Assistant principal Richard Orso: “I wanted to be someone that students recognized when I walked down the hall.”

Orso says farewell as he retires from NVOT

Assistant Principal Richard Orso retired this fall.

Courtesy of Mr. Javier Rabelo

Assistant Principal Richard Orso retired this fall.

From Wall Street to physical education teacher to administrator, assistant principal Richard Orso’s professional career has been a winding road. Soon, this road will take another turn as Orso plans his retirement.

Regardless of where this path took him, Orso wanted students to know “that I was fair, that students could always have trust that I have integrity with them, and that I was fun since I have a sense of humor about things.”

Orso strived to develop a face-to-face relationship with individuals of the student body. He said, “I wanted to be someone that students recognized when I walked down the hall. I didn’t want to be stuck behind a door all day in an office.”

In that very office, Orso developed many relationships with staff members, most particularly with another administrator, assistant principal Javier Rabelo.

Orso mentioned that Rabelo “has been like a brother to me” and that “[he] has been fortunate to work with [Rabelo].” In addition, Orso added, “[Rabelo] has been a great colleague to have, someone to learn from and also someone that I can count on to help me out with situations, to give me advice, guidance, and direction.”

Rabelo mentioned his relationship with Orso and said that “part of being an administrator is that we rely on each other, and there’s a codependency with him that I’m going to miss. What I’m going to miss most about him is his caring demeanor.”

From Orso’s early childhood, his parents raised him to grow up with this caring attitude. Being one of nine siblings and “growing up in a time where you could find 30 to 40 kids playing on the street,” he learned the importance of forming relationships by getting to know people personally.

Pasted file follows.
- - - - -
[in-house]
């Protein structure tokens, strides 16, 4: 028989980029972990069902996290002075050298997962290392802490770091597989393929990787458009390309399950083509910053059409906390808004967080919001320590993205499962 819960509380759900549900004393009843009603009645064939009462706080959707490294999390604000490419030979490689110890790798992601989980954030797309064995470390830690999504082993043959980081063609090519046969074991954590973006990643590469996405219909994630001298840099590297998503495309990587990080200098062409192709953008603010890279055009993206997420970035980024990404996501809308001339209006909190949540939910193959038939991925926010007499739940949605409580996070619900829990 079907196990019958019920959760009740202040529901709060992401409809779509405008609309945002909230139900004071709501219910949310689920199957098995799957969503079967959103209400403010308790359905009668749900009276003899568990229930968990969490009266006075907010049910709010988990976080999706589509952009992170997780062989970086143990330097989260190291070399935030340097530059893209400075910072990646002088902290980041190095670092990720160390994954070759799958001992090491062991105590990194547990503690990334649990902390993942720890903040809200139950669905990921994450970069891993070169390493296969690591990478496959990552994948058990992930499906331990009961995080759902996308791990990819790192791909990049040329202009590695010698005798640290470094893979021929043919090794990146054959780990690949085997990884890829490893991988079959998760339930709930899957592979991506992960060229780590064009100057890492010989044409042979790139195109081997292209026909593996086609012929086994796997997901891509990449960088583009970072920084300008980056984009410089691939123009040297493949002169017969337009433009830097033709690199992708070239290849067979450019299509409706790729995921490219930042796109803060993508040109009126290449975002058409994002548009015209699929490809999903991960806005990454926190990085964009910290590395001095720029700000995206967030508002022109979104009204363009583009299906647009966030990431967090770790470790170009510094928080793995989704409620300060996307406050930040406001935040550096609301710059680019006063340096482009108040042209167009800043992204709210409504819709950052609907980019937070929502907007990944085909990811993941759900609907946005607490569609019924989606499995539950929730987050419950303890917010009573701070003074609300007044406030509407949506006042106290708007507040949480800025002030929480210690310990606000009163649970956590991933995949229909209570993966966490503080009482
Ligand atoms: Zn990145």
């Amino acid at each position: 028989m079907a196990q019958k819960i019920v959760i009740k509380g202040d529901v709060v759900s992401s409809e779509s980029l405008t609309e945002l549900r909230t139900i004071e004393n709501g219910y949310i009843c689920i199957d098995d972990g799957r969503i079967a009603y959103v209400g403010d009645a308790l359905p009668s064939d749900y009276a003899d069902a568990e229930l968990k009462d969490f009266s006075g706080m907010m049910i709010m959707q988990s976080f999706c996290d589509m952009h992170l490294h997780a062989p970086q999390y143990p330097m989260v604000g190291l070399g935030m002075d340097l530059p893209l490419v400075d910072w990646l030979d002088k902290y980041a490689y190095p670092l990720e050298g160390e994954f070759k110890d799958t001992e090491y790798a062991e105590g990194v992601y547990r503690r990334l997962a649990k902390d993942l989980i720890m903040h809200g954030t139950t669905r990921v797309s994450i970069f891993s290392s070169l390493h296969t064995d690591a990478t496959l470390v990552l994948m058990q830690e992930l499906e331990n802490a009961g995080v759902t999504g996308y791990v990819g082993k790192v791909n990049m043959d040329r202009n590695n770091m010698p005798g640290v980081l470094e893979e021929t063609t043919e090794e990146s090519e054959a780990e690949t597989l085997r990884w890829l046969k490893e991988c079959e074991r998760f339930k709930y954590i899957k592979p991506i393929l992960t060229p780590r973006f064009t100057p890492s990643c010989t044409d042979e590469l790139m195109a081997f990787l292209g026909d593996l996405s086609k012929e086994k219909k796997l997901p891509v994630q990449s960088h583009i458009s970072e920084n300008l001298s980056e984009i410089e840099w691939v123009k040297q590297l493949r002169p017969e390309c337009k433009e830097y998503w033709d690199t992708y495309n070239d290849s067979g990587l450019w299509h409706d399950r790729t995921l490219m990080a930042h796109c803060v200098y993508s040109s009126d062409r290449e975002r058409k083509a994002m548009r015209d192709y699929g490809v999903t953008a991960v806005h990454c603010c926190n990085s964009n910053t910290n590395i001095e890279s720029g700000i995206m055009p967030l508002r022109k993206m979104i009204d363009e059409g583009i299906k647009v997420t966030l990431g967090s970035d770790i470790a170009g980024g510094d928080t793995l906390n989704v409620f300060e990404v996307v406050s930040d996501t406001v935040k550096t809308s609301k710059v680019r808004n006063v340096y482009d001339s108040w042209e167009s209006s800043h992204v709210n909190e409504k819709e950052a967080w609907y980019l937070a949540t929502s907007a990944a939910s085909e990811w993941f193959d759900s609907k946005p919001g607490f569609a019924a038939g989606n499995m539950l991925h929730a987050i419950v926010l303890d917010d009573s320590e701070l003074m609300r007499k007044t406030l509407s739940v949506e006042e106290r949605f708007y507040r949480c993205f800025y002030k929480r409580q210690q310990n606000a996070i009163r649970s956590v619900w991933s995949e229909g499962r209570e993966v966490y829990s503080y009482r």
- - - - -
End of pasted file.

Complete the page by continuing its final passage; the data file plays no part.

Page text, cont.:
Orso mentioned that he is a lifelong learner and that when he meets with students, “my main goal is to hopefully learn something about them, so I can understand them better and appreciate them more.”

However, Orso’s love of education extends beyond the students here. He wants to continue to work with aspiring learners in his retirement, mentioning how he wants to coach youth baseball and possibly be an administrator professor. Orso stated, “I think I would help students learn better practical life experiences to be like an administrator.”

Furthermore, Orso plans to go back to his first line of work in finance. He is booked to head down to Tennessee to take a three-day refresher course to be able to “use [his] finance degree to help people, families, local churches, and local communities to …budget their money with their mortgages and to hold courses for them.”

He will also continue his passion for writing, which is something he has enjoyed doing over the years. Orso has filled journals and has written three books. They are incomplete for now, but he hopes to get published in the future.

But most of all, Orso said, “I want to spend more time with my family and to do some more traveling with them and also have the opportunity to have more impact on their lives.” He wants to spend more time with his three children and his wife at home, whether he becomes a writer, college professor, finance student, or youth baseball coach.

“I’m going to retire right now, but I’m also going to control how I work with my kids and how I work with my future jobs so I can enjoy them,” Orso said.

According to Rabelo, “He’s very social in nature and we are going to miss that in the office.”